Excess food and bottles of milk and water can add a lot to the weight. If you will be near to shops, restock as you go. It helps the motorhome community’s profile when we use local stores.
Think hard before adding the new awning – do you stay on-site long enough to need one? Spare bedding, mats, coats …just think it out.
Please don’t give too much consideration to “how to get away with an overweight motorhome”. I have seen forum posts suggesting that there is leeway given by some authorities. Don’t risk it! You can’t go 5% over the limits without being fined.
Sure you can turn the waste and fresh-water outlet taps on as you travel to the weighbridge after being picked up by police. Similarly, throw cans of food out as you go. But you’ll get caught doing it, which is an admission of guilt. An overweight motorhome is potentially dangerous so just don’t do it!
Can you increase the permitted payload of a motorhome?
If you find your vehicle is always carrying too much and you cannot reduce your “essentials” any further, you have choices. Investing in a bigger vehicle is one. Or you can have some modifications carried out – heavy duty suspension along with other safety works if necessary– and then have the vehicle re-plated. The changes must be officially documented, and for your sake, the work should be carried out by competent engineers. Plus ensure that your driving licence allows you to drive a vehicle at the increased weight limits.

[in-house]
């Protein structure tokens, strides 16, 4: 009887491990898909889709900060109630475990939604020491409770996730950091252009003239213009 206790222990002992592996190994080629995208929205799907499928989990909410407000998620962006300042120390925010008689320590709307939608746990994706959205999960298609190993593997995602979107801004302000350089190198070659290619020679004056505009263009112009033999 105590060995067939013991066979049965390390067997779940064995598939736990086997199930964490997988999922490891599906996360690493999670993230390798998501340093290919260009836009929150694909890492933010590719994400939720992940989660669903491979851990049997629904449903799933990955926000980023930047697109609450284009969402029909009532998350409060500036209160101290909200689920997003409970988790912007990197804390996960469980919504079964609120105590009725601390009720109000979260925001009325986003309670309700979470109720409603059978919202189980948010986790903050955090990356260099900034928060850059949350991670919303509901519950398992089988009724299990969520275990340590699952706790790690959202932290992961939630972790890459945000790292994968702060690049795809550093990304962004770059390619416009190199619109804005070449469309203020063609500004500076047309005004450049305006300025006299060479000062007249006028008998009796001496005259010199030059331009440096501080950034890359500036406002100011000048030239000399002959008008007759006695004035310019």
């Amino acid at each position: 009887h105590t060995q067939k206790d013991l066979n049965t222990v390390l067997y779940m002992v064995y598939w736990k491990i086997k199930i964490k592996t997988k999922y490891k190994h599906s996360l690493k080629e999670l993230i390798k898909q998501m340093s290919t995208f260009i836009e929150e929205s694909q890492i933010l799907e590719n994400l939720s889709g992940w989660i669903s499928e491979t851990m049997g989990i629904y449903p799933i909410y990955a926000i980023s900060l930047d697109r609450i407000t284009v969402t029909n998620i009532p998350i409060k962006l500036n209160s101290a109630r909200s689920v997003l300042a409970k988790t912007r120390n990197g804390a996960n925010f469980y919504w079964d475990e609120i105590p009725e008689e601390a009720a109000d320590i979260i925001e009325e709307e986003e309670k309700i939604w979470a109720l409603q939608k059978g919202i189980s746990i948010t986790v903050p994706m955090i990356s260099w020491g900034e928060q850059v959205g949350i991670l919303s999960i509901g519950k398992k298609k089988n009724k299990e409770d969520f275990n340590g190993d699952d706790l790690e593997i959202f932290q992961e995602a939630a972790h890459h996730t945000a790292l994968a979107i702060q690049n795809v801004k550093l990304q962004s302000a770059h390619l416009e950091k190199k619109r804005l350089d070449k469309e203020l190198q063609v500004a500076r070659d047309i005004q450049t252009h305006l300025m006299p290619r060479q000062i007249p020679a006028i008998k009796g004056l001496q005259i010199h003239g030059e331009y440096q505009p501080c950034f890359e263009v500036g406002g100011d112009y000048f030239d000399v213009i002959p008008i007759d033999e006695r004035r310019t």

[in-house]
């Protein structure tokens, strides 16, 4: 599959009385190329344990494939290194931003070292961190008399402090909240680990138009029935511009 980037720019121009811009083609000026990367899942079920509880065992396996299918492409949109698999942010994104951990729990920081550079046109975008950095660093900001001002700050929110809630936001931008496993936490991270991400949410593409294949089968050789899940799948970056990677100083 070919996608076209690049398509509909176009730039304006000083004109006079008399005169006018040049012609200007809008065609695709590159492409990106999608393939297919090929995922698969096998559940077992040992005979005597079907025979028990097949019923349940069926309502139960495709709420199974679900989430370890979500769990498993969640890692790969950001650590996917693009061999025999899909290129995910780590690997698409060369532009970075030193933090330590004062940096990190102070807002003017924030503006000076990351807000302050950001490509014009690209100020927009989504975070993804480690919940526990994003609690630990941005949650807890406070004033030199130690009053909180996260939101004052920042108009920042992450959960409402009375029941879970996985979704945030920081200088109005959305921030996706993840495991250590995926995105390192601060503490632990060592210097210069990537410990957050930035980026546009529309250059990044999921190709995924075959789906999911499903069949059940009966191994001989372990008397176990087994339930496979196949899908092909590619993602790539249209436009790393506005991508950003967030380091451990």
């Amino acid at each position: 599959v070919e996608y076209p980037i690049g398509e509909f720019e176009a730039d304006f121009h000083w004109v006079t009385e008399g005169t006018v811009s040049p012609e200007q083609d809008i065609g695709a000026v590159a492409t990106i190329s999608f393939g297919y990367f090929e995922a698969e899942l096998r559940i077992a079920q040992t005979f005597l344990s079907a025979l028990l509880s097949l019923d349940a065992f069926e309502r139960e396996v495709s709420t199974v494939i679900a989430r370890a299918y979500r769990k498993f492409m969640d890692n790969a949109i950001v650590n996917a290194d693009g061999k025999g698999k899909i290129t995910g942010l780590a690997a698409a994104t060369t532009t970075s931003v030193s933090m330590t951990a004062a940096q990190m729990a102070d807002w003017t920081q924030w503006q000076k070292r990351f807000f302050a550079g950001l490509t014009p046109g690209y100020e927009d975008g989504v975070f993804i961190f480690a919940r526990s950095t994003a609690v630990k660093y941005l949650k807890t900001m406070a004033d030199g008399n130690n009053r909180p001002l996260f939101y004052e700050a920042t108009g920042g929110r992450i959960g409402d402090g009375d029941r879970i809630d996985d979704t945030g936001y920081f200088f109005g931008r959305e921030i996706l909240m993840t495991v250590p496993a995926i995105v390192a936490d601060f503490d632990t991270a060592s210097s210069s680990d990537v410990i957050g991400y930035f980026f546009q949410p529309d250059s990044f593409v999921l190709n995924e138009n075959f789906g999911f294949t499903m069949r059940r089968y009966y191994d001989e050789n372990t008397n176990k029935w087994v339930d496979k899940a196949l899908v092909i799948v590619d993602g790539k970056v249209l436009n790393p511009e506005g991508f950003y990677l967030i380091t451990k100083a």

But even if you have done everything according to the letter of the law, always listen to the little inner voice. We knew that our Cree was not right. Despite the assurances and reassurances of a well-intentioned garage, we just knew. Don’t be afraid to ask questions and dig deeper…actually, you should be afraid NOT to.
And since we are talking of “springs”…have a look at our page about preparing your vehicle for the new season!
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The summer is coming – let’s get back on the road!